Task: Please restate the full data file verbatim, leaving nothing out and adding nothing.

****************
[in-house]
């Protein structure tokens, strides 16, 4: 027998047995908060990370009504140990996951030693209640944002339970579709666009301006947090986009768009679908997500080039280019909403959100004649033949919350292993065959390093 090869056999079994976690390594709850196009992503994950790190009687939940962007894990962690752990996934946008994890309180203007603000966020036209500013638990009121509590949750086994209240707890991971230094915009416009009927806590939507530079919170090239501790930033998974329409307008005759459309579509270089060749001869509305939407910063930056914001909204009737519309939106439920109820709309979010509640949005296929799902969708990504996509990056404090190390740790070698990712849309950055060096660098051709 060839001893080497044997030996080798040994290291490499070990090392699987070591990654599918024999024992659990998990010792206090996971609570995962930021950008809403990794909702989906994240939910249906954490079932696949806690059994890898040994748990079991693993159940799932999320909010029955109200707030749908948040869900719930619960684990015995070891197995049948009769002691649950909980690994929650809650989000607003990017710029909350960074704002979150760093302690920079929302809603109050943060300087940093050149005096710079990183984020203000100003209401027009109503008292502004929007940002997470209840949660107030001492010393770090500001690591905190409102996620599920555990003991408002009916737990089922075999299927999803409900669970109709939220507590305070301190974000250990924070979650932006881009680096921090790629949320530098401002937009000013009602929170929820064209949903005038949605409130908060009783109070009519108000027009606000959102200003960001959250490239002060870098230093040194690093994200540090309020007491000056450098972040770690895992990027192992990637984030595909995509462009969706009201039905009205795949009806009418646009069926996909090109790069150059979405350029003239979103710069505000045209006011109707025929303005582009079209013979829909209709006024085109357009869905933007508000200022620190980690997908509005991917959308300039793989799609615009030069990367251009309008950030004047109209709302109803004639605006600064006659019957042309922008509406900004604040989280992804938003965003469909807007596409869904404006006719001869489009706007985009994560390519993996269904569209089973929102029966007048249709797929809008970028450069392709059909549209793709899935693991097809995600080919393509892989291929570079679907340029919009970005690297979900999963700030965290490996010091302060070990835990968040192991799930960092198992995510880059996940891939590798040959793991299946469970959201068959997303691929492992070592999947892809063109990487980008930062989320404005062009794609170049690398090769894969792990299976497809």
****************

[in-house]
């Protein structure tokens, strides 16, 4: 027998047995908060990370009504140990996951030693209640944002339970579709666009301006947090986009768009679908997500080039280019909403959100004649033949919350292993065959390093 090869056999079994976690390594709850196009992503994950790190009687939940962007894990962690752990996934946008994890309180203007603000966020036209500013638990009121509590949750086994209240707890991971230094915009416009009927806590939507530079919170090239501790930033998974329409307008005759459309579509270089060749001869509305939407910063930056914001909204009737519309939106439920109820709309979010509640949005296929799902969708990504996509990056404090190390740790070698990712849309950055060096660098051709 060839001893080497044997030996080798040994290291490499070990090392699987070591990654599918024999024992659990998990010792206090996971609570995962930021950008809403990794909702989906994240939910249906954490079932696949806690059994890898040994748990079991693993159940799932999320909010029955109200707030749908948040869900719930619960684990015995070891197995049948009769002691649950909980690994929650809650989000607003990017710029909350960074704002979150760093302690920079929302809603109050943060300087940093050149005096710079990183984020203000100003209401027009109503008292502004929007940002997470209840949660107030001492010393770090500001690591905190409102996620599920555990003991408002009916737990089922075999299927999803409900669970109709939220507590305070301190974000250990924070979650932006881009680096921090790629949320530098401002937009000013009602929170929820064209949903005038949605409130908060009783109070009519108000027009606000959102200003960001959250490239002060870098230093040194690093994200540090309020007491000056450098972040770690895992990027192992990637984030595909995509462009969706009201039905009205795949009806009418646009069926996909090109790069150059979405350029003239979103710069505000045209006011109707025929303005582009079209013979829909209709006024085109357009869905933007508000200022620190980690997908509005991917959308300039793989799609615009030069990367251009309008950030004047109209709302109803004639605006600064006659019957042309922008509406900004604040989280992804938003965003469909807007596409869904404006006719001869489009706007985009994560390519993996269904569209089973929102029966007048249709797929809008970028450069392709059909549209793709899935693991097809995600080919393509892989291929570079679907340029919009970005690297979900999963700030965290490996010091302060070990835990968040192991799930960092198992995510880059996940891939590798040959793991299946469970959201068959997303691929492992070592999947892809063109990487980008930062989320404005062009794609170049690398090769894969792990299976497809």